Russians 'endangered lives of foreign rescue divers'

Click to follow
The Independent Online

British and Norwegian rescue teams yesterday lashed out at Russian authorities for issuing contradictory information that hampered their missions after the sinking of the nuclear submarine Kursk in the Barents Sea.

British and Norwegian rescue teams yesterday lashed out at Russian authorities for issuing contradictory information that hampered their missions after the sinking of the nuclear submarine Kursk in the Barents Sea.

The Scottish pilot of the LR5 submersible, Paddy Heron, said his team had been "revolted" to listen to Russian leaders saying they had done everything possible to save the 118 trapped submariners.

A Norwegian officer who led the team of divers that opened up the Kursk on Monday said he had nearly called off the operation in fury after Russia gave him wrong information.Rear Admiral Einar Skorgen, told the Norwegian daily Nordlandsposten: "At times there were so many wrong details and disinformation from Russia that it was close to endangering the divers."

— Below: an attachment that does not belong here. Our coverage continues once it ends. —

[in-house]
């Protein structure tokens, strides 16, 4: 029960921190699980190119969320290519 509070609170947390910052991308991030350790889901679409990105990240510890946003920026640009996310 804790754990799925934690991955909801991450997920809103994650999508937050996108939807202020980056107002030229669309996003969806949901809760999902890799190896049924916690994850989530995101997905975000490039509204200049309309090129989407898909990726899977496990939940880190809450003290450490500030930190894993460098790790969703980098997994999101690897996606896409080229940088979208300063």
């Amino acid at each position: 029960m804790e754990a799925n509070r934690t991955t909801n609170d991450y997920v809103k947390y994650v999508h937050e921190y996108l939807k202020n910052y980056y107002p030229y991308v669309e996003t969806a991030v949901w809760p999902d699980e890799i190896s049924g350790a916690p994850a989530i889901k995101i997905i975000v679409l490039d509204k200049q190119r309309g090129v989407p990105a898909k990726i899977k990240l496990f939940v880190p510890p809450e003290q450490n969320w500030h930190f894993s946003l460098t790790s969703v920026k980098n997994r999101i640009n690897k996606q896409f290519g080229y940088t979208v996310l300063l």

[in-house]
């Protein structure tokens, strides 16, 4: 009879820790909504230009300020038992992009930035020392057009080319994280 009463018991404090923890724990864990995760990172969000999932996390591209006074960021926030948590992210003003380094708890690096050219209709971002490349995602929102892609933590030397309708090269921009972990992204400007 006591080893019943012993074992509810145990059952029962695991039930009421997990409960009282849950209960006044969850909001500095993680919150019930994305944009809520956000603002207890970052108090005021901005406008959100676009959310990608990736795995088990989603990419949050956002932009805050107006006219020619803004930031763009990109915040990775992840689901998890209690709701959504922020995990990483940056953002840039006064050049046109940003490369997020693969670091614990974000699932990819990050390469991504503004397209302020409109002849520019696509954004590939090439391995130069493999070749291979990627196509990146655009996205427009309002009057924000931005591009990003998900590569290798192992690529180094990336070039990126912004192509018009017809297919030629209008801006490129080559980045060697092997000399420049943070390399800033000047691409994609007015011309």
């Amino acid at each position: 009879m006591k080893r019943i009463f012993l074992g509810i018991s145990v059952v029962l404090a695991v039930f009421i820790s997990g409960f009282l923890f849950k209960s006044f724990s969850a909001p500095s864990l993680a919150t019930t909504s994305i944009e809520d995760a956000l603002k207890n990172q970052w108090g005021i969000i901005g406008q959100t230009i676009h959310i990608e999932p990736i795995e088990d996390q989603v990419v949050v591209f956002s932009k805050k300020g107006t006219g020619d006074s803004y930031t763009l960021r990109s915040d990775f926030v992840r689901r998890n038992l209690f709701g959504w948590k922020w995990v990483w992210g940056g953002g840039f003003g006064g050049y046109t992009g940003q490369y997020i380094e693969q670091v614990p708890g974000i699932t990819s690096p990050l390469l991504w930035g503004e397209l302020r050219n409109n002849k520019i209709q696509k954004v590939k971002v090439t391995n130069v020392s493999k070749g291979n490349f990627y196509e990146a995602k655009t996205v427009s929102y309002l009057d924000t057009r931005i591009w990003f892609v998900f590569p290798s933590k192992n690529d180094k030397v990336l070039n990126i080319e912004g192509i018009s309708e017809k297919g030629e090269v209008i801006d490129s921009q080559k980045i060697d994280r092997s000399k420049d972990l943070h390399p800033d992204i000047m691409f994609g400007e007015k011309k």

The Scottish pilot, Paddy Heron, expressed bitterness that the LR5 crew had never received the order to go to the seabed to join the rescue attempt. "Any arrangement or proposed operation that they spoke about was rescinded, gone back on, altered or countermanded during the entire time we were there," he said.

In a separate BBC Scotland interview, Mr Heron said the crew accepted it was unlikely that anyone was still alive aboard the Kursk by the time the British rescue team arrived. But he added: "If life was still extant, undoubtedly lives were then lost by the fact that we were sat doing nothing."

The Russian prosecutor-general meanwhile opened a criminal investigation into the 12 August sinking of the Kursk. Such a move is routine, while the investigation continues into the cause of the sinking.

Nikolai Patrushev, the head of the FSB, the successor organisation of the KGB, triggered howls of outrage from the Caucasus republic of Dagestan after he mentioned that three Dagestanis were on board the stricken vessel.

Although Mr Patrushev stressed there was no reason to believe they were connected to the sinking, the suggested guilt by association, at a time when Chechens are suspected of terrorist activities in Russia, prompted the fury.

* The Aberdeen-based company Stolt Offshore is working on a feasibility study to lift the Kursk to the surface. Stolt Offshore spokesman Julian Thomson said the study would take several months and a lifting would be possible in summer next year at the earliest.

Comments